Bitfinex and Tether call out New York’s AG; claim they do not have duty to inform customers of all matters

The Bitfinex-Tether fiasco took a new turn after Bitfinex and Tether released an official response to the allegations made against it by the New York Attorney General’s office. Bitfinex’s and Tether’s parent company, iFinex, moved to vacate the court order, claiming that the order was based on ‘inaccurate or incorrect facts and wrong legal standard’.

The response also questioned it being issued ex parte in the first place. The court order claimed that the two companies were involved in hiding losses worth $850 million. However, Bitfinex and Tether denied any ongoing fraud on their part.

A document filed on May 5 by iFinex argued that New York’s AG failed to explain the qualifications passed by Tether to be termed as a security or a commodity and under the Martin Act of 1921, would provide the agency’s authority over the firm. The document highlighted that AG would need that basis of authority “to even regulate in this sphere” and require Tether and Bitfinex to “address blunderbuss document demands”.

The parent company argued that the order was ‘hugely disruptive’ as it froze Tether’s reserves of $2 billion and prohibited any investment of any kind indefinitely, even though Tether had disclosed that its reserve could consist of loans before the line of credit. Tether had also informed users to redeem or sell their USDT if they wished to do so. However, the document noted that it has ‘ample’ reserves to ‘meet the demand’.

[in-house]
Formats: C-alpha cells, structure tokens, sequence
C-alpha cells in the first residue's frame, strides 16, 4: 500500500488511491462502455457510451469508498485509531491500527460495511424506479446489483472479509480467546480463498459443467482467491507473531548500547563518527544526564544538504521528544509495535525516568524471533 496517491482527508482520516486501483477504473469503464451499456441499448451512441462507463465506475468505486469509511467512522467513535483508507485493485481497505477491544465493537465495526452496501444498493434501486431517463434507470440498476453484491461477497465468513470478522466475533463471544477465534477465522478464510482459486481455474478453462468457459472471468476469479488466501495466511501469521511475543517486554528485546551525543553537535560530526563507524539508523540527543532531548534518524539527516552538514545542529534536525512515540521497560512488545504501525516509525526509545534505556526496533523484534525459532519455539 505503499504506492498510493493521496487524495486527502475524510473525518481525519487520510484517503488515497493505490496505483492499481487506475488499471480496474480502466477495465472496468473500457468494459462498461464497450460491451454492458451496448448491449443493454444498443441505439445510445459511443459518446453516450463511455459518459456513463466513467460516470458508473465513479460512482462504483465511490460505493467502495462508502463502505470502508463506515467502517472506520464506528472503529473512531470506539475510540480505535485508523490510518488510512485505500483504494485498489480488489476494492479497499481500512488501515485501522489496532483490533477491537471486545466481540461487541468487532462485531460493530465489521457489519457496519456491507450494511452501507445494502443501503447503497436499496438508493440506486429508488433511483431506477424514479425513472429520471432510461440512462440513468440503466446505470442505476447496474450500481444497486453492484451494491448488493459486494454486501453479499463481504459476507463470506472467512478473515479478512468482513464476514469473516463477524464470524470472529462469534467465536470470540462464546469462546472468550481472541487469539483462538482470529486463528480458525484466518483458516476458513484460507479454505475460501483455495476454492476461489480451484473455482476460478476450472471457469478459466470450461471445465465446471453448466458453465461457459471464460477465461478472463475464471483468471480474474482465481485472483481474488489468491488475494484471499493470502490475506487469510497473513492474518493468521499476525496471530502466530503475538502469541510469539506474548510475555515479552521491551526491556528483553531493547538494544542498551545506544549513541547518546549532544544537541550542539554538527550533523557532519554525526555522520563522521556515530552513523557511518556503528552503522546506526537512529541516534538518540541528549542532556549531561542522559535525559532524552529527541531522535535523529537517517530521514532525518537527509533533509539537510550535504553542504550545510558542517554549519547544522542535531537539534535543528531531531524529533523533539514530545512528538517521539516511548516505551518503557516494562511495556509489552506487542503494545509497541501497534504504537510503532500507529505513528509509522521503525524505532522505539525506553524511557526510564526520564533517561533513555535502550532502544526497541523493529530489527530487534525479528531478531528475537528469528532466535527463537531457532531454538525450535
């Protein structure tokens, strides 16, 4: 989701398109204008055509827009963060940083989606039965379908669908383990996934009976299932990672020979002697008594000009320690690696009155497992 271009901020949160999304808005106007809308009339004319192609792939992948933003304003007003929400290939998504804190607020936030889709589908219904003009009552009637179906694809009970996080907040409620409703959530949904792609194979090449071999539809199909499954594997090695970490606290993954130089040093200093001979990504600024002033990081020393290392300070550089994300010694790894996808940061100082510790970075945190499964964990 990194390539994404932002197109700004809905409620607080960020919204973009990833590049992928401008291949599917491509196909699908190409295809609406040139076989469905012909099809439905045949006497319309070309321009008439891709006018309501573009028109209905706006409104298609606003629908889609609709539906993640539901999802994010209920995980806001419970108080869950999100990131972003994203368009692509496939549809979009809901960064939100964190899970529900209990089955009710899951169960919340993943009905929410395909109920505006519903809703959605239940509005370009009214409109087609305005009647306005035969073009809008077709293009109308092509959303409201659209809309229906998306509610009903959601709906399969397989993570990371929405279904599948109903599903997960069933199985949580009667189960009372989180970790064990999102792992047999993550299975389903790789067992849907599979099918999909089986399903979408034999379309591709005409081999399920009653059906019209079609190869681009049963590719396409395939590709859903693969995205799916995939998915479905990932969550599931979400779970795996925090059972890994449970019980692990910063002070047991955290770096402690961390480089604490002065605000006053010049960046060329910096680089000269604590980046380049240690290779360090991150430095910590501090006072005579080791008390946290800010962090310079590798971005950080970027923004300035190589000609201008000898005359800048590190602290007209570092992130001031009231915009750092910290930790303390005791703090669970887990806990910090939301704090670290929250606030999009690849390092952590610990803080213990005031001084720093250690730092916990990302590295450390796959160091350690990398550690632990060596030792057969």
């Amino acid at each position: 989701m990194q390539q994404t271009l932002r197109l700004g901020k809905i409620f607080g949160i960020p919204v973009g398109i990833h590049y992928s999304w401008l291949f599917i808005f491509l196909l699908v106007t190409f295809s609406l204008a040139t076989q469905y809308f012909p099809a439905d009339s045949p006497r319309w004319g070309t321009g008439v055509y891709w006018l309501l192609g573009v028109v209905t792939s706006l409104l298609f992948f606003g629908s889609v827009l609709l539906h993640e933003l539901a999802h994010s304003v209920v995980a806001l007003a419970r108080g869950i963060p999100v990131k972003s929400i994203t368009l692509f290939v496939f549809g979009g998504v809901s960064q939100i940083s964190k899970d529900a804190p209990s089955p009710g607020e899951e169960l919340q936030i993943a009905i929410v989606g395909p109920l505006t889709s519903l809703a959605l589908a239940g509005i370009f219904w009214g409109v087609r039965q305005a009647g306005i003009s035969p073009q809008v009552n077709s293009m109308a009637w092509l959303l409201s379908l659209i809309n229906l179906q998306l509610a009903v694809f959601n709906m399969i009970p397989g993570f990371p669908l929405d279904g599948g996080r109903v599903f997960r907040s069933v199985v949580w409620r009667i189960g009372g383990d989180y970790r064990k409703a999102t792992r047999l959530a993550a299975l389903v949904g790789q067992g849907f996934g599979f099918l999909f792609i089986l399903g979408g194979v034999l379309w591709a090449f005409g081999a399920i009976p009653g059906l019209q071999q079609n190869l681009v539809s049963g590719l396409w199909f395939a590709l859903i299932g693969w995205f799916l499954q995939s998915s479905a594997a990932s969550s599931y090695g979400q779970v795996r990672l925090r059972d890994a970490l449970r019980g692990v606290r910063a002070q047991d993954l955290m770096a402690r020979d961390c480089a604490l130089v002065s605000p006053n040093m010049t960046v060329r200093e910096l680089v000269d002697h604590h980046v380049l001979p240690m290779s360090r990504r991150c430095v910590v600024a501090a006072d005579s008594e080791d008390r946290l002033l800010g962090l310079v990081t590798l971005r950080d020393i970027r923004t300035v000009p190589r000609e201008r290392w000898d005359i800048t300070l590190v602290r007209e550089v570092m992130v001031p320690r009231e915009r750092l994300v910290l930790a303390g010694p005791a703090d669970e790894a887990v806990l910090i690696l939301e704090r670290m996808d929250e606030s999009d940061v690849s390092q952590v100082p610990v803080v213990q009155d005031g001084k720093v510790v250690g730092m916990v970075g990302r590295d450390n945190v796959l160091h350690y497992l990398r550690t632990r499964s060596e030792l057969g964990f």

The document also stated that the “massive regulatory overreach has no corresponding benefit” because there was no fraud and “much less harm that is either ongoing or irreparable”. Bitfinex also responded to allegations of keeping the customers uninformed about a certain aspect, stating that it did not have the duty to inform its customers of  “all matters customers would find material”.

iFinex pointed out New York Attorney General’s mistake in talking about Bitfinex and Tether customers as “investors”. The document argued that they were not investors and “not entitled to disclosure”. The companies further argued that a preliminary order would just cause inconvenience for them and not protect anyone.

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